[A]nyone compelled to choose will find greater security in being feared than in being loved.

See Important Quotations Explained

The most revolutionary aspect of The Prince is its separation of politics and ethics. Classical political theory traditionally linked political law with a higher, moral law. In contrast, Machiavelli argues that political action must always be considered in light of its practical consequences rather than some lofty ideal.

Another striking feature of The Prince is that it is far less theoretical than the literature on political theory that preceded it. Many earlier thinkers had constructed hypothetical notions of ideal or natural states, but Machiavelli treated historical evidence pragmatically to ground The Prince in real situations. The book is dedicated to the current ruler of Florence, and it is readily apparent that Machiavelli intends for his advice to be taken seriously by the powerful men of his time. It is a practical guide for a ruler rather than an abstract treatise of philosophy.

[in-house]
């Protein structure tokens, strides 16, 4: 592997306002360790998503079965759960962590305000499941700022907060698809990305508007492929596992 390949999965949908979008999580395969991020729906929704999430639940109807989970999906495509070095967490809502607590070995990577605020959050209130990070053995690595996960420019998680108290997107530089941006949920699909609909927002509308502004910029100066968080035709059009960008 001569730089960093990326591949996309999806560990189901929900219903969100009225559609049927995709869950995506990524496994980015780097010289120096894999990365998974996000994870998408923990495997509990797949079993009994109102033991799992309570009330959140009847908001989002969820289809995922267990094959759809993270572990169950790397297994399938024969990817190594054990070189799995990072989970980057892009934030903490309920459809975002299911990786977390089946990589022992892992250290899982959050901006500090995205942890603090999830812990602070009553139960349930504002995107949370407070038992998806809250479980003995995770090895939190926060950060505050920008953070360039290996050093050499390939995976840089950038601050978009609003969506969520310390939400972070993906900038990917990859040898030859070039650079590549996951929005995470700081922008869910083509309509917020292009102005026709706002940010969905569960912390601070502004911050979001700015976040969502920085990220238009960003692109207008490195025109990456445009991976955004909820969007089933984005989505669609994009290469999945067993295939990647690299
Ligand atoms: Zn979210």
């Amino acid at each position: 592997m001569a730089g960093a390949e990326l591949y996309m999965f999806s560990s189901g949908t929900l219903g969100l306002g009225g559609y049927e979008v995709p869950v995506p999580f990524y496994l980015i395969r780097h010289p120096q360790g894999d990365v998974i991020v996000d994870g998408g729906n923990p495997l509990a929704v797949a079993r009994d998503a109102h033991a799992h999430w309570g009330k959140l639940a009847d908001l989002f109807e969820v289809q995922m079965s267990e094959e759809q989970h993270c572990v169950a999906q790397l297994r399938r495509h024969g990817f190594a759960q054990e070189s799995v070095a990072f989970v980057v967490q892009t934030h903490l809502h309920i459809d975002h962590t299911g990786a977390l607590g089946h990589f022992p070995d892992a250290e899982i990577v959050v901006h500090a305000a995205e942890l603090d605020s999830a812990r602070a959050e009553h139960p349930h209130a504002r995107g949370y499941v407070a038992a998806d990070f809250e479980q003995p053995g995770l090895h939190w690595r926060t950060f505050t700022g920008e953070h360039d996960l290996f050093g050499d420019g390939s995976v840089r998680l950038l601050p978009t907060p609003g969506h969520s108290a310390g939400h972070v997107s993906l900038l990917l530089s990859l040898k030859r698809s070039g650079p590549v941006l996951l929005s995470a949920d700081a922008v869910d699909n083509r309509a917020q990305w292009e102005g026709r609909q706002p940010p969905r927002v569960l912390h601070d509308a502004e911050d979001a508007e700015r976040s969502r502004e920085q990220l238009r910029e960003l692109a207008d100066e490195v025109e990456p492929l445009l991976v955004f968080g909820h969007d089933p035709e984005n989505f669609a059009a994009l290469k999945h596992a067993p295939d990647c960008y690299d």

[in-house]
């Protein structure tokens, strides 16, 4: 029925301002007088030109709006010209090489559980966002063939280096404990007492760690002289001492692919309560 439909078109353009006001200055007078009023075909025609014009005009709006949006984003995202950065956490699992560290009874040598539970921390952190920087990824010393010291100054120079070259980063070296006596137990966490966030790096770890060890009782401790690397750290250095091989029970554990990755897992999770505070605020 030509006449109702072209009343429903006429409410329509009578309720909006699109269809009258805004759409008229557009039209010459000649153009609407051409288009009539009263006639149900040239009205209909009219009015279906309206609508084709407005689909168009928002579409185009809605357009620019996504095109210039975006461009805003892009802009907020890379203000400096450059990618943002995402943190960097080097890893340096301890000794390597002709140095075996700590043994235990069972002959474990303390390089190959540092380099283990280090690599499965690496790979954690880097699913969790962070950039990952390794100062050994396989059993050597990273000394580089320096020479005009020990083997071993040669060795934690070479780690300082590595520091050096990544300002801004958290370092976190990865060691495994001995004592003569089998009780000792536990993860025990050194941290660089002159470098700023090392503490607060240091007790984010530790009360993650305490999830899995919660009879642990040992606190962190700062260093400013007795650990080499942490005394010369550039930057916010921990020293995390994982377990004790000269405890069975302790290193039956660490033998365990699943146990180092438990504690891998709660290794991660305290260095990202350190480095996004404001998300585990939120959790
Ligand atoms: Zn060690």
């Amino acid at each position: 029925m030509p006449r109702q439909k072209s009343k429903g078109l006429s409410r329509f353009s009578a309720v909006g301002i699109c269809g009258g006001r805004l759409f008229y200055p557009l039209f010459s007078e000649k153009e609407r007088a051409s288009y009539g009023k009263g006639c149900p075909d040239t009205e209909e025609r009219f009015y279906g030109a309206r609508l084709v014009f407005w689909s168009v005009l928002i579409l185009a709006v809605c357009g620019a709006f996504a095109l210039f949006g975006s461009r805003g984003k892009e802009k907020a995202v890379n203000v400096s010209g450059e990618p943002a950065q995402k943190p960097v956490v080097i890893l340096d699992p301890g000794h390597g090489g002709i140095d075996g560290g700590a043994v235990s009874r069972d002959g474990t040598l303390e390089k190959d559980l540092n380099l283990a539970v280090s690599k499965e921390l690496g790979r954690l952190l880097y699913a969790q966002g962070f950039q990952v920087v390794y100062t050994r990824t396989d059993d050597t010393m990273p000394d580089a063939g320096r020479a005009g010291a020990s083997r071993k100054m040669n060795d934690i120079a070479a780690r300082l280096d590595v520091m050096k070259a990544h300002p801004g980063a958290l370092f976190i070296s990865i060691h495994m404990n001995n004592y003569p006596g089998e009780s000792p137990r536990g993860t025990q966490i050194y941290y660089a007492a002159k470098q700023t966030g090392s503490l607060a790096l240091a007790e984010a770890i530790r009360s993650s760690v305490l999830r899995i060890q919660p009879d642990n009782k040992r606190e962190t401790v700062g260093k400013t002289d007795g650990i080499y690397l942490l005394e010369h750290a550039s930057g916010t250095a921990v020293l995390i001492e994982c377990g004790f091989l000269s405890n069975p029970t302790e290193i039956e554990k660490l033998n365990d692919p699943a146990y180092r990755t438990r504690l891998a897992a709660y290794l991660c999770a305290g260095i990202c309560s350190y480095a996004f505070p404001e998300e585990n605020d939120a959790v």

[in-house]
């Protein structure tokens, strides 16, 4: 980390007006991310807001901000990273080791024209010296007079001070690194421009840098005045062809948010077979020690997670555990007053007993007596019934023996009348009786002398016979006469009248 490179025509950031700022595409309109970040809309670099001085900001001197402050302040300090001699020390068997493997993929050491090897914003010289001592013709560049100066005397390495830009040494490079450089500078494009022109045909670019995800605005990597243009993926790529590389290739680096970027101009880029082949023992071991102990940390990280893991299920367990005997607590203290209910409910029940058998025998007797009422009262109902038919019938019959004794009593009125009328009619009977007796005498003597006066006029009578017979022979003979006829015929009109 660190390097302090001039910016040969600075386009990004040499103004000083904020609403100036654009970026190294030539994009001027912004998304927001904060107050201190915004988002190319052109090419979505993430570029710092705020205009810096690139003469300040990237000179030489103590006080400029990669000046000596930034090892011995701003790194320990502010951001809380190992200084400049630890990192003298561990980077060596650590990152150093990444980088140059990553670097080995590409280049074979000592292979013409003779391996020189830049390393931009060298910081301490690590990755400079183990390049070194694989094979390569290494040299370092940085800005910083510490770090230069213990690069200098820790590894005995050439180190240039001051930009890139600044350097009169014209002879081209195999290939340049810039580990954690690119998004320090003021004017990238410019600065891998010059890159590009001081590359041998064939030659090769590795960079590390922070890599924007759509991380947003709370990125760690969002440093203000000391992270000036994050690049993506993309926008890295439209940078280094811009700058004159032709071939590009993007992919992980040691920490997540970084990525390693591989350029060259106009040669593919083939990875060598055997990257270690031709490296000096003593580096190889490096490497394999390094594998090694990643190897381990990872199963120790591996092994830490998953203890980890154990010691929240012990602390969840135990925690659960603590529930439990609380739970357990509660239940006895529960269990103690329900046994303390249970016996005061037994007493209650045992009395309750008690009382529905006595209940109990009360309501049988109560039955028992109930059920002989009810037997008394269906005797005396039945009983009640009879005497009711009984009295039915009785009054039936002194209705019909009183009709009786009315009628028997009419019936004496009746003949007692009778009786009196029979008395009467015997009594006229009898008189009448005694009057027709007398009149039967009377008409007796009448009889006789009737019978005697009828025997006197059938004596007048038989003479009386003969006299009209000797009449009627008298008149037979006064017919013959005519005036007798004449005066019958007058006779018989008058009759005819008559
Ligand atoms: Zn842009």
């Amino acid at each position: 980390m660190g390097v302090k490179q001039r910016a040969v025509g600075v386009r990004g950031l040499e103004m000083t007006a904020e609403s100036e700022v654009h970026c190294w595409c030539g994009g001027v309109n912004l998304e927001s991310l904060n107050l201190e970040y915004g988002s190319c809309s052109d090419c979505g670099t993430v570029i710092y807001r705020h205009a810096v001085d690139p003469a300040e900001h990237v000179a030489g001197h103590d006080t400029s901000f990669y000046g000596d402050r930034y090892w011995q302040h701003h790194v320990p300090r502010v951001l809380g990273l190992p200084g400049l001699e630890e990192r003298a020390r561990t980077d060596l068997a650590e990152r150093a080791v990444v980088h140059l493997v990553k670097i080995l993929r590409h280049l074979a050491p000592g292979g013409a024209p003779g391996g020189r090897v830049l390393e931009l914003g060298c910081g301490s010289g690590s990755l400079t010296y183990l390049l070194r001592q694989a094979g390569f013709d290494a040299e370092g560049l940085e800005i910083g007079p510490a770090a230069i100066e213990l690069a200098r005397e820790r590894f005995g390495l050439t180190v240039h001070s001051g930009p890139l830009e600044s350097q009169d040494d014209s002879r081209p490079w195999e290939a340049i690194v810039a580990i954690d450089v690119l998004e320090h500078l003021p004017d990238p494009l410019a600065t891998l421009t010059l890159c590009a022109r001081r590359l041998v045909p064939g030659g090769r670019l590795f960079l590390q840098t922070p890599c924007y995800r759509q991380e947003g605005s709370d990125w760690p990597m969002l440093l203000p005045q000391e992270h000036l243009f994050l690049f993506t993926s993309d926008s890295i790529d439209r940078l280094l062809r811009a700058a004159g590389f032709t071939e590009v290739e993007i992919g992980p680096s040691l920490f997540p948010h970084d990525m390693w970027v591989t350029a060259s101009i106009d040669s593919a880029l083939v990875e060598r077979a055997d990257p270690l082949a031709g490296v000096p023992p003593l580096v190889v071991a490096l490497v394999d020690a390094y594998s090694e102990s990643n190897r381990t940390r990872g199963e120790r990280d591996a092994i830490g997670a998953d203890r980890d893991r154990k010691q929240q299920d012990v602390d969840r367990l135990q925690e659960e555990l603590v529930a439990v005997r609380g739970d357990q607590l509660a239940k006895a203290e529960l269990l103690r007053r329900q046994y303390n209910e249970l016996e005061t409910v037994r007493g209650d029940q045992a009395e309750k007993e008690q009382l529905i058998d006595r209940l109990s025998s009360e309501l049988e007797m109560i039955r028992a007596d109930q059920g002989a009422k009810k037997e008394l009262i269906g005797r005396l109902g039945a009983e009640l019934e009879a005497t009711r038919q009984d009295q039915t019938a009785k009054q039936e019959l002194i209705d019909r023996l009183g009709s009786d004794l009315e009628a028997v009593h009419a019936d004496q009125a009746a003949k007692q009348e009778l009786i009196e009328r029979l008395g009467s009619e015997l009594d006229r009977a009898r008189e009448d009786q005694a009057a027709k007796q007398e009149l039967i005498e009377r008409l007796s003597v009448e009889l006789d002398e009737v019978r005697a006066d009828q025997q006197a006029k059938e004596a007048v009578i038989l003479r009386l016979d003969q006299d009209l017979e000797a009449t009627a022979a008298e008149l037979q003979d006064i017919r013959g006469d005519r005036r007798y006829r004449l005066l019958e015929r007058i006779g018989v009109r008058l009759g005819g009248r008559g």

Machiavelli’s book also distinguishes itself on the subject of free will. Medieval and Renaissance thinkers often looked to religion or ancient authors for explanations of plagues, famines, invasions, and other calamities; they considered the actual prevention of such disasters to be beyond the scope of human power. In The Prince, when Machiavelli argues that people have the ability to shield themselves against misfortune, he expresses an extraordinary confidence in the power of human self-determination and affirms his belief in free will as opposed to divine destiny.

Since they were first published, Machiavelli’s ideas have been oversimplified and vilified. His political thought is usually—and unfairly—defined solely in terms of The Prince. The adjective “Machiavellian” is used to mean “manipulative,” “deceptive,” or “ruthless.” But Machiavelli’s Discourses, a work considerably longer and more developed than The Prince, expounds republican themes of patriotism, civic virtue, and open political participation.